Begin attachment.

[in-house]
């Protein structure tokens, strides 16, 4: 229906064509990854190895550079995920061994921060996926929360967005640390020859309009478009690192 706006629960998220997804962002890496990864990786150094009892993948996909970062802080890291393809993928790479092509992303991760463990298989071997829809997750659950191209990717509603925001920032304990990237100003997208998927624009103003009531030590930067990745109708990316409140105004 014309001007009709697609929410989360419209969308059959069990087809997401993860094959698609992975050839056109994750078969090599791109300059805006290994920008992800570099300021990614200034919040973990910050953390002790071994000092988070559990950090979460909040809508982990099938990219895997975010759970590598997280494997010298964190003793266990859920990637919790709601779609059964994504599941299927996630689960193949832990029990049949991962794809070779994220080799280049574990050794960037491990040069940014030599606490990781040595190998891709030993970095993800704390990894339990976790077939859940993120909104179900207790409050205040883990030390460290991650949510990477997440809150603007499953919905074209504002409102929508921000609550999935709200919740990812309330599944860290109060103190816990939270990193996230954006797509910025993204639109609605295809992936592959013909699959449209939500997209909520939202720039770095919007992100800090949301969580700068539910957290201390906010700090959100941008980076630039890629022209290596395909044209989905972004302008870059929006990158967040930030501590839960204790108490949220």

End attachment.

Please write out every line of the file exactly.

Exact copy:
[in-house]
């Protein structure tokens, strides 16, 4: 229906064509990854190895550079995920061994921060996926929360967005640390020859309009478009690192 706006629960998220997804962002890496990864990786150094009892993948996909970062802080890291393809993928790479092509992303991760463990298989071997829809997750659950191209990717509603925001920032304990990237100003997208998927624009103003009531030590930067990745109708990316409140105004 014309001007009709697609929410989360419209969308059959069990087809997401993860094959698609992975050839056109994750078969090599791109300059805006290994920008992800570099300021990614200034919040973990910050953390002790071994000092988070559990950090979460909040809508982990099938990219895997975010759970590598997280494997010298964190003793266990859920990637919790709601779609059964994504599941299927996630689960193949832990029990049949991962794809070779994220080799280049574990050794960037491990040069940014030599606490990781040595190998891709030993970095993800704390990894339990976790077939859940993120909104179900207790409050205040883990030390460290991650949510990477997440809150603007499953919905074209504002409102929508921000609550999935709200919740990812309330599944860290109060103190816990939270990193996230954006797509910025993204639109609605295809992936592959013909699959449209939500997209909520939202720039770095919007992100800090949301969580700068539910957290201390906010700090959100941008980076630039890629022209290596395909044209989905972004302008870059929006990158967040930030501590839960204790108490949220």